According to a 2017 estimate made by the National Education Association, the United States has more than three million teachers. Public school teachers earn an average annual salary of 58, 353 dollars, and benefits for teachers are slim.
While this amount might seem fair and better compared to other professions, the average salary has dropped over the years. At the same time, the cost of living continues to rise. Also, things such as health care premiums, pensions, and other added expenses only dive deeper into a teacher’s budget.
Many teachers will acknowledge that they did not join the school system because they wanted to earn a lot of money. Lavish vacations are also not a motivator for teachers to enter the public school system. Nevertheless, these educators did not anticipate that they would work two to three jobs to support their livelihoods.
Besides, many of them teach classes of more than 35 students. They also often forgo medical procedures and use that time to nature their students. As a result, many teachers are leaving the profession in a bid to pursue more lucrative careers.
Teacher attrition has increased over the last 25 years, primarily in states with low pay such as New Mexico, Arizona, and Louisiana. Others are conducting protests to bring attention to their plights. Additionally, many young people no longer consider teaching to be a profession of choice.
Enrollment in teacher preparation programs continuously experiences a declining trend. This has been the case in 45 states. Therefore, it is becoming increasingly challenging to recruit educators for public schools.
The ultimate truth is that teachers are underpaid throughout the country. In some states, the average pay per teacher is as low as 39, 617 dollars. When accounting for nonwage benefits, comparable workers are paid significantly more than the public school teachers.
On average, they earn about 11 percent less. One can raise the argument that educators are public employees. Thus some benefits for teachers include insurance benefits such as vision, medical, and dental for themselves and their families.
Besides, public teachers receive a pension. However, are these benefits for teachers generous enough to make up for the low salary pay? Here are some facts that determine otherwise.
Public school teachers are guaranteed a life payout once they retire. Typically, the contributions are made by the employee and the employer. The state then invests in funding the pensions.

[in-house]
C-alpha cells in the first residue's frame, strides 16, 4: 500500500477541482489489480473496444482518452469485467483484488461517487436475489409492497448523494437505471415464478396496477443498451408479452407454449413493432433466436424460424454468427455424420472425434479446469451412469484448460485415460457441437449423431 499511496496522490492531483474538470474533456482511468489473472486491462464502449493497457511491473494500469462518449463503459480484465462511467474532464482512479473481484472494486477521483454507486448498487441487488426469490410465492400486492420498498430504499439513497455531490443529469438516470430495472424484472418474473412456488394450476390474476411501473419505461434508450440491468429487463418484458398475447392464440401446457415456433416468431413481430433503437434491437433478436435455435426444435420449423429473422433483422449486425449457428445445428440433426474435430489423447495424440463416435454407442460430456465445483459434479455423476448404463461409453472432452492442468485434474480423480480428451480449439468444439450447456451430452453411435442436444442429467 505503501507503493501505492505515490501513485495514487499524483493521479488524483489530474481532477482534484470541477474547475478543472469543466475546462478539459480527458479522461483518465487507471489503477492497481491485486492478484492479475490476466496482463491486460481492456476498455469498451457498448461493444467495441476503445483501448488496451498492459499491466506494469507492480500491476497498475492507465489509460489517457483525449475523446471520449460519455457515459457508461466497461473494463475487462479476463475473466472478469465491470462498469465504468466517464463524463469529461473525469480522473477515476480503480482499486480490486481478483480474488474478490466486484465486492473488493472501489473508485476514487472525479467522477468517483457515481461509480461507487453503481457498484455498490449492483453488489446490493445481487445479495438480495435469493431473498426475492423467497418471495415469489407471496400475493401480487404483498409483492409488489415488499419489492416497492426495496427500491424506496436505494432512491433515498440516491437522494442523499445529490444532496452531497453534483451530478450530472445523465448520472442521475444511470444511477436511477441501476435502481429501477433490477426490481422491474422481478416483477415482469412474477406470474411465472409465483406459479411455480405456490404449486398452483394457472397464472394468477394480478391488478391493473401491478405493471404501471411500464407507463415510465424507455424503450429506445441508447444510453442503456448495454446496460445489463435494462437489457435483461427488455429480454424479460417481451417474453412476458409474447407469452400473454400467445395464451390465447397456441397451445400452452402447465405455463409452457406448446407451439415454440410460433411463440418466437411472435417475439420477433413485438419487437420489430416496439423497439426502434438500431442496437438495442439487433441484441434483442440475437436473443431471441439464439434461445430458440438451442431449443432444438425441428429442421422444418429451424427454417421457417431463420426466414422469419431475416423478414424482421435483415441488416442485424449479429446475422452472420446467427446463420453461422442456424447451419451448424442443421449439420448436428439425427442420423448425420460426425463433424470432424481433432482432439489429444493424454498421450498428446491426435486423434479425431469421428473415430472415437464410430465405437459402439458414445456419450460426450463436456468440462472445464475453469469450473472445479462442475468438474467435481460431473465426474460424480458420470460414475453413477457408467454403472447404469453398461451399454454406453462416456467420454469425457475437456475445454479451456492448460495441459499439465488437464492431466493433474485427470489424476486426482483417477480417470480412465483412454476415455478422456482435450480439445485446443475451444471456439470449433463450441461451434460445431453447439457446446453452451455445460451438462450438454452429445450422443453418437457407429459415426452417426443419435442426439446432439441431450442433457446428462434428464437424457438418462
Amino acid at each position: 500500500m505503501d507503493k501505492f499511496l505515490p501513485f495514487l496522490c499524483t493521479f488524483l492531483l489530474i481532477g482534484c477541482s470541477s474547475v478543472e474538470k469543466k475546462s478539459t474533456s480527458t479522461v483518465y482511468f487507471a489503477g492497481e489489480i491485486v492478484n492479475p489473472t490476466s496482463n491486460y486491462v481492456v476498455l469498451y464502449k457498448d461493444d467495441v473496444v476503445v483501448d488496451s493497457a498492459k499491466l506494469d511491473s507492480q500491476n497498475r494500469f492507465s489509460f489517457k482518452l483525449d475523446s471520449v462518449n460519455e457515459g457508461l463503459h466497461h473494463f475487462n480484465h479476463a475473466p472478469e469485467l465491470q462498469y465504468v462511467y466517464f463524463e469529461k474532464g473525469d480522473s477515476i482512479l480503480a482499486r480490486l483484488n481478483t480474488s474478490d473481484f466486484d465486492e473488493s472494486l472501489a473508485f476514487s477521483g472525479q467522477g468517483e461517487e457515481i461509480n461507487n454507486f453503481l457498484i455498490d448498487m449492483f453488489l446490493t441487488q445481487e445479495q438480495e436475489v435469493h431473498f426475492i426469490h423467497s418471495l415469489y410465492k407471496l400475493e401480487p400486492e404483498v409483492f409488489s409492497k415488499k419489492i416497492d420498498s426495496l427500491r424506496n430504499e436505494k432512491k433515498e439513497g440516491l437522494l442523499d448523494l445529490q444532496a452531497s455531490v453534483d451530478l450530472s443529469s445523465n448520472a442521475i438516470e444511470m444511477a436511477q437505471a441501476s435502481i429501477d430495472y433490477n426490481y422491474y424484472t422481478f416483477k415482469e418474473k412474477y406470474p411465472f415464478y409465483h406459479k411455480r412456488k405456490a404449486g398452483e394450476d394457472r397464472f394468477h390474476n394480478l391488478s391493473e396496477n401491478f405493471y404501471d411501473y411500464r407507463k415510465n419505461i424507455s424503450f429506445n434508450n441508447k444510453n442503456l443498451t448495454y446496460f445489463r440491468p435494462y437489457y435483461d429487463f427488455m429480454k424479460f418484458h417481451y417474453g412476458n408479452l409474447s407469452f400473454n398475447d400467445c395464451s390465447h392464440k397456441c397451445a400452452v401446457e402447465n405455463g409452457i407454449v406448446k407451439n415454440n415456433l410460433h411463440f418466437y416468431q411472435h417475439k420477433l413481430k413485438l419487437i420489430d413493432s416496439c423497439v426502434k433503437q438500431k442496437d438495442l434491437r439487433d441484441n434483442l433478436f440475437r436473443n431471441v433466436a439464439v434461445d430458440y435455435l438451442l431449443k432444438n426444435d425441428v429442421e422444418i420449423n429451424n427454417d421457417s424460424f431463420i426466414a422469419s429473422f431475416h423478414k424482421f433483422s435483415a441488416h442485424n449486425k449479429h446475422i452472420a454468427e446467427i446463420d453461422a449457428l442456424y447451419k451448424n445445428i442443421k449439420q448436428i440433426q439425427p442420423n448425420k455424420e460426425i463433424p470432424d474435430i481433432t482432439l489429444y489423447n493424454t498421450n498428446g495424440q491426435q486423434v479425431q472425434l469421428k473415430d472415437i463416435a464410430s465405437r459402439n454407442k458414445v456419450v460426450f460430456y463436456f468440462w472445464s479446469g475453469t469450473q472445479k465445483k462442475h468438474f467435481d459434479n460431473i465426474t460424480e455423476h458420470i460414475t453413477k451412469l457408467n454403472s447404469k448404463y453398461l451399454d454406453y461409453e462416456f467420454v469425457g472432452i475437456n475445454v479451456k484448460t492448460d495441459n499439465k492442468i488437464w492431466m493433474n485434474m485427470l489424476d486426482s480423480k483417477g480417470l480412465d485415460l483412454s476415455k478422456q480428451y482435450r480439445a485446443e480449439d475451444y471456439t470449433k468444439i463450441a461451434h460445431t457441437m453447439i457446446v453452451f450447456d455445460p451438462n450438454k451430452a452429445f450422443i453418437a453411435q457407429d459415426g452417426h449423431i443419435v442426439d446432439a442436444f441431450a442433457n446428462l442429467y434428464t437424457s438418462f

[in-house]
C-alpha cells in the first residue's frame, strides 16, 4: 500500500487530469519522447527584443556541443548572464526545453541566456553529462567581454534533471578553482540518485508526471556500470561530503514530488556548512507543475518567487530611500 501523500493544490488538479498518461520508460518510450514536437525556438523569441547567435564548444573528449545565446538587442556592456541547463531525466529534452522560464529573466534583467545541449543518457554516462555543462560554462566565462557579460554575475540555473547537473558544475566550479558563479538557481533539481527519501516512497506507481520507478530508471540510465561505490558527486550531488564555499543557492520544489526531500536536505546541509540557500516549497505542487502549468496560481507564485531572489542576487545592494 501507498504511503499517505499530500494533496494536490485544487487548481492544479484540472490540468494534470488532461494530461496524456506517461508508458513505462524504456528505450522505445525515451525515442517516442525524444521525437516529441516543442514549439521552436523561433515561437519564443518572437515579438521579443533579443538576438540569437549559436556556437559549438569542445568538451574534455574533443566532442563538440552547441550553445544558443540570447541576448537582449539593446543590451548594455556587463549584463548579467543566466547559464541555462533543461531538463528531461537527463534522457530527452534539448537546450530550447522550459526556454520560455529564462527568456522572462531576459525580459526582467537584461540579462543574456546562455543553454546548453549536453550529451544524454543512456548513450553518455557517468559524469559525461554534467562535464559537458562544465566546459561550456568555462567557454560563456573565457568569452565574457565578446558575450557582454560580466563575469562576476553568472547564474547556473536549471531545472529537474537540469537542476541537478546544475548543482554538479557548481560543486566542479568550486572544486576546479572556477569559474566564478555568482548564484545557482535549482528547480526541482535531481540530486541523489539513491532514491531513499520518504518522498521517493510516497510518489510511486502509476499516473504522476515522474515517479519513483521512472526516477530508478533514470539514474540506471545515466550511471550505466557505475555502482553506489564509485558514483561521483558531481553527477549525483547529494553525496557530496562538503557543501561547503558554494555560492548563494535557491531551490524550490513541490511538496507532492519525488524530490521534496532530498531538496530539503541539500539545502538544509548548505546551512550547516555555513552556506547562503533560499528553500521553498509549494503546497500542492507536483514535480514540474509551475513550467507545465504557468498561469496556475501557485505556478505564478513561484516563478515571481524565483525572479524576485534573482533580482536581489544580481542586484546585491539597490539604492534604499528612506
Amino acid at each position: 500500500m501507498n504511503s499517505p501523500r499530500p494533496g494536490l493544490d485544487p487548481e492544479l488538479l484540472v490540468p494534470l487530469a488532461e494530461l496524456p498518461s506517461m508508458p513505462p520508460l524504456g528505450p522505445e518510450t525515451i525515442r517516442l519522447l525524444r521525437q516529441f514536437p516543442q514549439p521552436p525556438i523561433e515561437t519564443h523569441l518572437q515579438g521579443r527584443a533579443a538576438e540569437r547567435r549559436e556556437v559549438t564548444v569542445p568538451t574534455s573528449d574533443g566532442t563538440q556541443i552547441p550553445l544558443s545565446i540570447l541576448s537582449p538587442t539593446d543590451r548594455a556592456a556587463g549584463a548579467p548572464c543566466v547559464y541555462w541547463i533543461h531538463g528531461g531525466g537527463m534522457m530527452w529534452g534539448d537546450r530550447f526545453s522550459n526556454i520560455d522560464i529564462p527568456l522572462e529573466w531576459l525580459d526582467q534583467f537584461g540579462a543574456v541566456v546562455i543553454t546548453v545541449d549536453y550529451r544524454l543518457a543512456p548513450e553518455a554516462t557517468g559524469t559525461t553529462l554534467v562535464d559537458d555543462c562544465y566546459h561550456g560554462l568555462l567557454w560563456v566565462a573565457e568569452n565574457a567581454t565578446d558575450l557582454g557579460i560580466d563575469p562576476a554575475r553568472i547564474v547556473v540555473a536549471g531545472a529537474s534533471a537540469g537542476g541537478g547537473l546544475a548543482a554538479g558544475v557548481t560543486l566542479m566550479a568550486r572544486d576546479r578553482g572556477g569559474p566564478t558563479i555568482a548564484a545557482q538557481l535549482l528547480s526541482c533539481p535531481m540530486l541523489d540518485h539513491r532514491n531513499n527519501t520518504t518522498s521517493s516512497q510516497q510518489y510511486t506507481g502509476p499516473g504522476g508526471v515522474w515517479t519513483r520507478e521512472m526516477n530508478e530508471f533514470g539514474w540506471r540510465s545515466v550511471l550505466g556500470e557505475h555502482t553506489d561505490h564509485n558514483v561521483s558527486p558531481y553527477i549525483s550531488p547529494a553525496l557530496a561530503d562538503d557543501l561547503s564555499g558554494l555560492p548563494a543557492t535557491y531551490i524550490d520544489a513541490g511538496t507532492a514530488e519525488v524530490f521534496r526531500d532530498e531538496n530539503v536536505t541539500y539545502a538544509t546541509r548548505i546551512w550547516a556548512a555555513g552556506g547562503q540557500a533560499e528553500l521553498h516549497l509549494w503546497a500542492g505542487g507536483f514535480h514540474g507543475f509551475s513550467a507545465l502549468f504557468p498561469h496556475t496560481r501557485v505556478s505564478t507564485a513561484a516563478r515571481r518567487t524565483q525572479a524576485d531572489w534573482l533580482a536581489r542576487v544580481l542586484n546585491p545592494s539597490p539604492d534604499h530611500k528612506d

Traditionally, this pension was a generous amount for teachers that were in service for many years. However, today, the state is underfunded with regards to the pension plan. To reform this predicament, the pension costs have been shifted to the individual.
Other states offer contribution plans that do not guarantee payouts. Therefore, the pension responsibility is more or less becoming a burden for the teachers.
On average, public school teachers now contribute about 38 percent of health care premiums. Considering the significant student debt in the country and the cost of health care, this is increasingly becoming a burden for many educators.
According to Bellwether, more than one million public school educators are not covered by Social Security. Besides, half of them do not qualify for a minimal pension benefit. Also, only about one in 5 teachers remain in the profession long enough to earn a retirement benefit.
Many people assume that teachers are liable for the three months off during summer. On the contrary, students get the whole summer off. Teachers, on the other hand, take the time to work or take classes that renew their certificates or advance their careers.
An effective strategy that can increase recruitment as well as retain public school educators is providing financial incentives. Many educational institutions struggle to recruit and retain educators because of insufficient pay.
Therefore, many states should consider providing more benefits for teachers by offering financial incentive programs. There are three ways that this can be made possible. They include salary requirements, performance pay, and diversified pay.
To increase the recruitment of teachers, the state can initiate a minimum salary requirement. This will, in turn, reduce teacher turnover. It will also equalize the wage gap that exists between different teachers in different states.
Targeted incentive programs can also attract educators, especially in subject areas that experience shortages. On the other hand, diversified pay can be realized by providing alternate diversified payment such as compensation for previous work experience.
Lastly, excellent teachers should be recognized for their work. Performance incentives will also encourage potential teachers to join the recruitment of educators. Besides, pay for performance will attract qualified educators in the school system.